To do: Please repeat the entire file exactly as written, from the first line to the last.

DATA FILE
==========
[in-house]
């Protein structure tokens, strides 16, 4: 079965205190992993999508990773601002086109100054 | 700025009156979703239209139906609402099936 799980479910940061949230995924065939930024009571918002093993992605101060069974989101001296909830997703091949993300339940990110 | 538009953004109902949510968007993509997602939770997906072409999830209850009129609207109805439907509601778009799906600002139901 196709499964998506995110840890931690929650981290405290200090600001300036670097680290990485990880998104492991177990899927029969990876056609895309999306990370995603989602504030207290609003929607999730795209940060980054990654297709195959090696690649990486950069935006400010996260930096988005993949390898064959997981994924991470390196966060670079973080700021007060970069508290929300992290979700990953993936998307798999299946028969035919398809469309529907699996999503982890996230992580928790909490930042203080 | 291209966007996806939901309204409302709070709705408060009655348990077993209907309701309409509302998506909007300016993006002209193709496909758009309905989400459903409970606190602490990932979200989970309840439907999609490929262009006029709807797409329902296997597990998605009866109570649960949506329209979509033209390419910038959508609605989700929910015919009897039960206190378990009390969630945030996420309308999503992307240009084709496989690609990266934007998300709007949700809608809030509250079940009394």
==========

[in-house]
């Protein structure tokens, strides 16, 4: 079965205190992993999508990773601002086109100054 | 700025009156979703239209139906609402099936 799980479910940061949230995924065939930024009571918002093993992605101060069974989101001296909830997703091949993300339940990110 | 538009953004109902949510968007993509997602939770997906072409999830209850009129609207109805439907509601778009799906600002139901 196709499964998506995110840890931690929650981290405290200090600001300036670097680290990485990880998104492991177990899927029969990876056609895309999306990370995603989602504030207290609003929607999730795209940060980054990654297709195959090696690649990486950069935006400010996260930096988005993949390898064959997981994924991470390196966060670079973080700021007060970069508290929300992290979700990953993936998307798999299946028969035919398809469309529907699996999503982890996230992580928790909490930042203080 | 291209966007996806939901309204409302709070709705408060009655348990077993209907309701309409509302998506909007300016993006002209193709496909758009309905989400459903409970606190602490990932979200989970309840439907999609490929262009006029709807797409329902296997597990998605009866109570649960949506329209979509033209390419910038959508609605989700929910015919009897039960206190378990009390969630945030996420309308999503992307240009084709496989690609990266934007998300709007949700809608809030509250079940009394």